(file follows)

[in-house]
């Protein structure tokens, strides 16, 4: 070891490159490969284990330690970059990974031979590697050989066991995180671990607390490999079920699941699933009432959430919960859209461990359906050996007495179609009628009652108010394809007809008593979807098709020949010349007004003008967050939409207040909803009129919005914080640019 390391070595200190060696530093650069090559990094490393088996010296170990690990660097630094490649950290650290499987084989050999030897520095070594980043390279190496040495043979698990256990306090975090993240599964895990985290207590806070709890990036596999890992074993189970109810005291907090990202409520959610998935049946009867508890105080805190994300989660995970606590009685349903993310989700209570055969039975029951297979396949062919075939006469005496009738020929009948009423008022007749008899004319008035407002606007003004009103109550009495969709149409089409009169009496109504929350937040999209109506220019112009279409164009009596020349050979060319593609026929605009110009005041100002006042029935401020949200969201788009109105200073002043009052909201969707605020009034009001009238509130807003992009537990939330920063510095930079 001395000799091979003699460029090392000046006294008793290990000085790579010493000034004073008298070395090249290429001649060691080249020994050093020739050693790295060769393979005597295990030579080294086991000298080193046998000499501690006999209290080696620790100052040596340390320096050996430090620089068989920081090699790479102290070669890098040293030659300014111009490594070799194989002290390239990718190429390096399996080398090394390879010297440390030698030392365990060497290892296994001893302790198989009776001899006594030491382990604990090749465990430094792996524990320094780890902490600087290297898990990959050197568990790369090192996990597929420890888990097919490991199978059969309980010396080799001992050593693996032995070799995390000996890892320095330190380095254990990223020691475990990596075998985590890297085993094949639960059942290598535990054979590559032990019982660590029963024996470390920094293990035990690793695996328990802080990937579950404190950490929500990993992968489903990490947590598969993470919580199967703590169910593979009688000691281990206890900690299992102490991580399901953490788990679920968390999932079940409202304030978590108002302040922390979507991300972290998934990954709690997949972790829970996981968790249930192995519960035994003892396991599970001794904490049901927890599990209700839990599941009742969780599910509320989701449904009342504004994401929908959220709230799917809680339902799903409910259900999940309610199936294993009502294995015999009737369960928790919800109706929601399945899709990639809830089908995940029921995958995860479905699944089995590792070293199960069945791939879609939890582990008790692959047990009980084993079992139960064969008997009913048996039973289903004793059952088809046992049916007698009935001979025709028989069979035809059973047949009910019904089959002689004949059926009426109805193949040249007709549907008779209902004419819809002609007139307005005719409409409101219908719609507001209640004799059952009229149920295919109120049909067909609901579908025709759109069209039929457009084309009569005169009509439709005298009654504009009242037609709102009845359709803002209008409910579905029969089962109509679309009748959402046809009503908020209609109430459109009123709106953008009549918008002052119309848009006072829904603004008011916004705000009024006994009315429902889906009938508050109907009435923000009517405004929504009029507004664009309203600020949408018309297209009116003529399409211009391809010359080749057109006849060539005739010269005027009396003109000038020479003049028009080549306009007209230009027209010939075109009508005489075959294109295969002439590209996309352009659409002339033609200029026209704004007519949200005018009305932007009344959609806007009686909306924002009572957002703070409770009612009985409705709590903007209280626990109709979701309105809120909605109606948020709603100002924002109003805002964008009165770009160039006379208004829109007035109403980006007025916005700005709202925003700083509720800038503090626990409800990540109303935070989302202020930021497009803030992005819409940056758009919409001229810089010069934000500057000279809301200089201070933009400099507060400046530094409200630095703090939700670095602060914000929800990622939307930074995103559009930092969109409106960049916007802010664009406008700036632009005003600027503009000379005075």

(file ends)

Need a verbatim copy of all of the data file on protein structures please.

[in-house]
């Protein structure tokens, strides 16, 4: 070891490159490969284990330690970059990974031979590697050989066991995180671990607390490999079920699941699933009432959430919960859209461990359906050996007495179609009628009652108010394809007809008593979807098709020949010349007004003008967050939409207040909803009129919005914080640019 390391070595200190060696530093650069090559990094490393088996010296170990690990660097630094490649950290650290499987084989050999030897520095070594980043390279190496040495043979698990256990306090975090993240599964895990985290207590806070709890990036596999890992074993189970109810005291907090990202409520959610998935049946009867508890105080805190994300989660995970606590009685349903993310989700209570055969039975029951297979396949062919075939006469005496009738020929009948009423008022007749008899004319008035407002606007003004009103109550009495969709149409089409009169009496109504929350937040999209109506220019112009279409164009009596020349050979060319593609026929605009110009005041100002006042029935401020949200969201788009109105200073002043009052909201969707605020009034009001009238509130807003992009537990939330920063510095930079 001395000799091979003699460029090392000046006294008793290990000085790579010493000034004073008298070395090249290429001649060691080249020994050093020739050693790295060769393979005597295990030579080294086991000298080193046998000499501690006999209290080696620790100052040596340390320096050996430090620089068989920081090699790479102290070669890098040293030659300014111009490594070799194989002290390239990718190429390096399996080398090394390879010297440390030698030392365990060497290892296994001893302790198989009776001899006594030491382990604990090749465990430094792996524990320094780890902490600087290297898990990959050197568990790369090192996990597929420890888990097919490991199978059969309980010396080799001992050593693996032995070799995390000996890892320095330190380095254990990223020691475990990596075998985590890297085993094949639960059942290598535990054979590559032990019982660590029963024996470390920094293990035990690793695996328990802080990937579950404190950490929500990993992968489903990490947590598969993470919580199967703590169910593979009688000691281990206890900690299992102490991580399901953490788990679920968390999932079940409202304030978590108002302040922390979507991300972290998934990954709690997949972790829970996981968790249930192995519960035994003892396991599970001794904490049901927890599990209700839990599941009742969780599910509320989701449904009342504004994401929908959220709230799917809680339902799903409910259900999940309610199936294993009502294995015999009737369960928790919800109706929601399945899709990639809830089908995940029921995958995860479905699944089995590792070293199960069945791939879609939890582990008790692959047990009980084993079992139960064969008997009913048996039973289903004793059952088809046992049916007698009935001979025709028989069979035809059973047949009910019904089959002689004949059926009426109805193949040249007709549907008779209902004419819809002609007139307005005719409409409101219908719609507001209640004799059952009229149920295919109120049909067909609901579908025709759109069209039929457009084309009569005169009509439709005298009654504009009242037609709102009845359709803002209008409910579905029969089962109509679309009748959402046809009503908020209609109430459109009123709106953008009549918008002052119309848009006072829904603004008011916004705000009024006994009315429902889906009938508050109907009435923000009517405004929504009029507004664009309203600020949408018309297209009116003529399409211009391809010359080749057109006849060539005739010269005027009396003109000038020479003049028009080549306009007209230009027209010939075109009508005489075959294109295969002439590209996309352009659409002339033609200029026209704004007519949200005018009305932007009344959609806007009686909306924002009572957002703070409770009612009985409705709590903007209280626990109709979701309105809120909605109606948020709603100002924002109003805002964008009165770009160039006379208004829109007035109403980006007025916005700005709202925003700083509720800038503090626990409800990540109303935070989302202020930021497009803030992005819409940056758009919409001229810089010069934000500057000279809301200089201070933009400099507060400046530094409200630095703090939700670095602060914000929800990622939307930074995103559009930092969109409106960049916007802010664009406008700036632009005003600027503009000379005075």